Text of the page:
A711 received compensation from her abuser’s order in 2018.
The Sunday Times said A711 began to consider a lawsuit after it became apparent that Cardinal Nichols would remain Archbishop of Westminster notwithstanding the IICSA report. “[T]o find that the Church should lack compassion, that members of the institution are talking about you in this way, you realise it is much bigger than one individual”, she told The Times.
The Catholic Herald has heard that A711’s abuser is currently barred from all ministry and is voluntarily seeking a dispensation from the obligations of Holy Orders — “voluntary laicisation” in Church parlance — and that his case would have gone to Rome, had he not sought release from the clerical state. The Herald has reported on the practice of letting credibly accused priests request laicisation as a way of quietly dealing with abuse cases.
A711’s allegations to IICSA
The victim told IICSA that she suffered abuse from a Servite priest that began in the 1970s, when she was aged 15 years, and that her abuser – IICSA cipher RCF500 – raped her when she was 24. IICSA transcripts also record A711 alleging that another priest witnessed the abuse taking place on at least one occasion, and “simply turned around and walked out again without a word.”
A711 reported her abuse to Church authorities in 2016. Her case went from her home diocese to the Archdiocese of Westminster “a few months after she came forward,” according to IICSA records.
“A church safeguarding coordinator contacted her and said she could either go the criminal route or let the church investigate her allegations,” IICSA transcripts record. “She told the panel on 29 October that it was suggested to her it would be a less stressful experience to let the Church, rather than the police, investigate, so of course she did.”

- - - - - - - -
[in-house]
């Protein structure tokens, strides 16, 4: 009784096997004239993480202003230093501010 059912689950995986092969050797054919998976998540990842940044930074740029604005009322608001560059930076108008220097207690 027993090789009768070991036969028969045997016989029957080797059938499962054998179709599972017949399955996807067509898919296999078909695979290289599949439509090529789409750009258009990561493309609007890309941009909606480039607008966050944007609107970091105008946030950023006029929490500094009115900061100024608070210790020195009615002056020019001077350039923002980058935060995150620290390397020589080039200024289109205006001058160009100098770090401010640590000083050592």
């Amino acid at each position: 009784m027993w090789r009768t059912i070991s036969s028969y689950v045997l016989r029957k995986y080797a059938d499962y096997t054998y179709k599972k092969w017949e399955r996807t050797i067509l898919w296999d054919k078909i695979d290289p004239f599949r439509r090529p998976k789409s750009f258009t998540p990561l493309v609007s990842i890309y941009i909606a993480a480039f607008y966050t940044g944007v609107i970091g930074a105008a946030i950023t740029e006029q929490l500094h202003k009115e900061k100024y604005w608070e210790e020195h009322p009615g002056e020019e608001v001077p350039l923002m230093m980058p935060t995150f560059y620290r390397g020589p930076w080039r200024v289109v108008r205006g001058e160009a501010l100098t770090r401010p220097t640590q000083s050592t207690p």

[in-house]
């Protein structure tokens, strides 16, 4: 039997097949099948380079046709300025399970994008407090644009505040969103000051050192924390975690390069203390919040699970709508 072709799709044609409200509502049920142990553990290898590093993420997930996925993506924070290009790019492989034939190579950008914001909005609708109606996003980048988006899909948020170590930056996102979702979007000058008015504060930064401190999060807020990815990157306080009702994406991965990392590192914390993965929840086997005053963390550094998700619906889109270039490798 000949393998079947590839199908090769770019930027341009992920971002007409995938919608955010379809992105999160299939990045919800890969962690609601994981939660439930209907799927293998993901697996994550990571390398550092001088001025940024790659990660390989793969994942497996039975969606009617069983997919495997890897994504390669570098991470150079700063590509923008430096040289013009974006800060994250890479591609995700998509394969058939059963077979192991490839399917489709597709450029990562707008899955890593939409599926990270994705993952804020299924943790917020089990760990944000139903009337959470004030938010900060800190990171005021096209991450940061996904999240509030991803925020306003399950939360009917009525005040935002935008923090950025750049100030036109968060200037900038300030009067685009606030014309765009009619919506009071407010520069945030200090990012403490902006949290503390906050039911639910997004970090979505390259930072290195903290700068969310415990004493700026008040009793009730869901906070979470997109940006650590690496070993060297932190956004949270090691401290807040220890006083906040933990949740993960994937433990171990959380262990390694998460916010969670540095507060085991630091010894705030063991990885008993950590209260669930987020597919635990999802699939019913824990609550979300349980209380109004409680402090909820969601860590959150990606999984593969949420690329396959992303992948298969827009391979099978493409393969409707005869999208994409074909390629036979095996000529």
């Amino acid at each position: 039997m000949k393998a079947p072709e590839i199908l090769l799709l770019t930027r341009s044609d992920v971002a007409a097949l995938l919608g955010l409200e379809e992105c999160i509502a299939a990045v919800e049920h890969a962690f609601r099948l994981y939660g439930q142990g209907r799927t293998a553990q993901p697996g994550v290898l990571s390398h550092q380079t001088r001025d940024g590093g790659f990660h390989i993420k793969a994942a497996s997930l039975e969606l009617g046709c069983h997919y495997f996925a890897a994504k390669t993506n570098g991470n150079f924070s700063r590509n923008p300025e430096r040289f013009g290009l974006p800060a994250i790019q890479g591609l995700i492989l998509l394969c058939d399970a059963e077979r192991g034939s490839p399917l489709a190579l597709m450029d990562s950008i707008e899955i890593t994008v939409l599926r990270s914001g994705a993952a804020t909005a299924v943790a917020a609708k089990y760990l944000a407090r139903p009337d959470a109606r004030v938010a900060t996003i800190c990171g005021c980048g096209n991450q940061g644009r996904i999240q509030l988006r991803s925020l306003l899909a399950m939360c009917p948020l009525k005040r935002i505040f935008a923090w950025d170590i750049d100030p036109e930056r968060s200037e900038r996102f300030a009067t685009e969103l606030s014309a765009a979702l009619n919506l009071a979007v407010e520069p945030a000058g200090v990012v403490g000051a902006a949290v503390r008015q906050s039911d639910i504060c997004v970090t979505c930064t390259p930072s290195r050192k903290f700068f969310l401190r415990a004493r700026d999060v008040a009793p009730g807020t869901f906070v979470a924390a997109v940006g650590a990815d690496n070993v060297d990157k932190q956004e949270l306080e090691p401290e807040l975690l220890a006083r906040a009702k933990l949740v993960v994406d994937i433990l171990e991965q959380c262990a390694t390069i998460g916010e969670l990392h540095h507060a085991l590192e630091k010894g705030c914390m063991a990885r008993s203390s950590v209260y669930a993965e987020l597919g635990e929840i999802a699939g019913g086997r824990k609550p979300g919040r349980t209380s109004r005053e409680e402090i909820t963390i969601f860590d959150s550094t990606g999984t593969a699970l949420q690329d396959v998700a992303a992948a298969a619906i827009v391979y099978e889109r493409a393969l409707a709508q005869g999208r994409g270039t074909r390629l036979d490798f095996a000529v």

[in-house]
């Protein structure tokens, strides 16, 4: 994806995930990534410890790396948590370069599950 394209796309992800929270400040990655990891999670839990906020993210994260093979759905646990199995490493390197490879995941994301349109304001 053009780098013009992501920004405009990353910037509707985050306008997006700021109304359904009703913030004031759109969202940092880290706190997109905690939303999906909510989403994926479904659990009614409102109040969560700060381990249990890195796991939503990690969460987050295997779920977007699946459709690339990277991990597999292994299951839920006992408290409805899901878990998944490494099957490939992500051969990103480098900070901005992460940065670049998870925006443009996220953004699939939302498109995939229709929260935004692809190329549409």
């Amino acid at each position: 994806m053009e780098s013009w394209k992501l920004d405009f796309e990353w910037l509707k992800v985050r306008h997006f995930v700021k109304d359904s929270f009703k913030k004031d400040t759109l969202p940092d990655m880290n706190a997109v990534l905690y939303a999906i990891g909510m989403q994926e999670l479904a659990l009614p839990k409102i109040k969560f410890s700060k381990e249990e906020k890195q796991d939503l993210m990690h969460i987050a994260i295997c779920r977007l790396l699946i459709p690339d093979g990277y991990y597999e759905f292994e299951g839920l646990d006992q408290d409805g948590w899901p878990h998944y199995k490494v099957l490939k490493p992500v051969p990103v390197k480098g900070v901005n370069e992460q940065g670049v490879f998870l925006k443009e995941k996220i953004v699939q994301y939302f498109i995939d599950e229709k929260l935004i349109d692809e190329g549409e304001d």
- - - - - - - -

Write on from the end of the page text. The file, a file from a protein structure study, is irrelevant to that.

Church reform efforts
Since 2016, when A711 first brought her complaints to the attention of ecclesiastical authorities, the Church in England and Wales has been the subject of intense public scrutiny. The Independent Inquiry was among the factors that pushed Church leadership to undertake what the bishops have called a “root and branch” rethinking of their approach to safeguarding.
Almost a full year before the publication of the IICSA report, the Catholic Bishops of England and Wales commissioned Ian Elliott to conduct an independent review of the Church’s safeguarding structures and arrangements.
That review resulted in a series of recommendations, which the bishops have accepted, including the creation of a Catholic Safeguarding Standards Agency separate from the bishops’ conference and invested with regulatory function, and a National Tribunal Service for England and Wales, through which Church law could be more uniformly and transparently applied.
The Elliott Review recommended analogous structures for secular clergy and religious.
In January of this year announced that Dr Edward Morgan – a barrister and judge of the Salford ecclesiastical tribunal – would oversee the establishment of the National Tribunal Service. Also in January, the bishops announced that Fr David Smolira SJ, a trained counsellor with decades of experience in safeguarding, would oversee the new safeguarding body for the religious of England and Wales.
The bishops of England and Wales announced on 8 December 2020 that Carol Lawrence – Financial Director of the Diocese of Shrewsbury – would join the implementation team as Director. The team also includes Dr Colette Limbrick, an experienced social worker who previously served in the CSSA predecessor body, the Catholic Safeguarding Advisory Service.
Since then, the CSSA Implementation Team have been engaged in recruitment, drafting plans, and crafting procedures. They have made progress reports in a newsletter published every two weeks.